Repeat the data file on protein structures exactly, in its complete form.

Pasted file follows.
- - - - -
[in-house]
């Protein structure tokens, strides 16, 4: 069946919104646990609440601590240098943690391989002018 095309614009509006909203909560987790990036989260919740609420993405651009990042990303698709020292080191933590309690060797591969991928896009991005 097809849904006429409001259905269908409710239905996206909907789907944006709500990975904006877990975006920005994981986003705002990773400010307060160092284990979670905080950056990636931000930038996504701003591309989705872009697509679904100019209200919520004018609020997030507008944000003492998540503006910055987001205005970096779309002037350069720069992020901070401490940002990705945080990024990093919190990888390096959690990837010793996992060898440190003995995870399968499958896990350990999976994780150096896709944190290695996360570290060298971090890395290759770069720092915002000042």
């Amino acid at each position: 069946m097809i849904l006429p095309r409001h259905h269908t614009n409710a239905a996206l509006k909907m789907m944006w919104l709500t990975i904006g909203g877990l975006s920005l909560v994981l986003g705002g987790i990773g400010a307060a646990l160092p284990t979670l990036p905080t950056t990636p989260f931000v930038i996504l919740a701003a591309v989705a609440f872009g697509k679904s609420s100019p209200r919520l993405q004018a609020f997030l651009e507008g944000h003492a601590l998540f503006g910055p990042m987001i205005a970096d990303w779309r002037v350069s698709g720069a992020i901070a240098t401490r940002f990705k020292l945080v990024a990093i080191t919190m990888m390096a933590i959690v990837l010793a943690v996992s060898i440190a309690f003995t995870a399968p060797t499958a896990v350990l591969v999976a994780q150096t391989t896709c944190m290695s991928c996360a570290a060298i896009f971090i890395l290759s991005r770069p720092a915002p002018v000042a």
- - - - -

[in-house]
């Protein structure tokens, strides 16, 4: 069946919104646990609440601590240098943690391989002018 095309614009509006909203909560987790990036989260919740609420993405651009990042990303698709020292080191933590309690060797591969991928896009991005 097809849904006429409001259905269908409710239905996206909907789907944006709500990975904006877990975006920005994981986003705002990773400010307060160092284990979670905080950056990636931000930038996504701003591309989705872009697509679904100019209200919520004018609020997030507008944000003492998540503006910055987001205005970096779309002037350069720069992020901070401490940002990705945080990024990093919190990888390096959690990837010793996992060898440190003995995870399968499958896990350990999976994780150096896709944190290695996360570290060298971090890395290759770069720092915002000042």
């Amino acid at each position: 069946m097809i849904l006429p095309r409001h259905h269908t614009n409710a239905a996206l509006k909907m789907m944006w919104l709500t990975i904006g909203g877990l975006s920005l909560v994981l986003g705002g987790i990773g400010a307060a646990l160092p284990t979670l990036p905080t950056t990636p989260f931000v930038i996504l919740a701003a591309v989705a609440f872009g697509k679904s609420s100019p209200r919520l993405q004018a609020f997030l651009e507008g944000h003492a601590l998540f503006g910055p990042m987001i205005a970096d990303w779309r002037v350069s698709g720069a992020i901070a240098t401490r940002f990705k020292l945080v990024a990093i080191t919190m990888m390096a933590i959690v990837l010793a943690v996992s060898i440190a309690f003995t995870a399968p060797t499958a896990v350990l591969v999976a994780q150096t391989t896709c944190m290695s991928c996360a570290a060298i896009f971090i890395l290759s991005r770069p720092a915002p002018v000042a």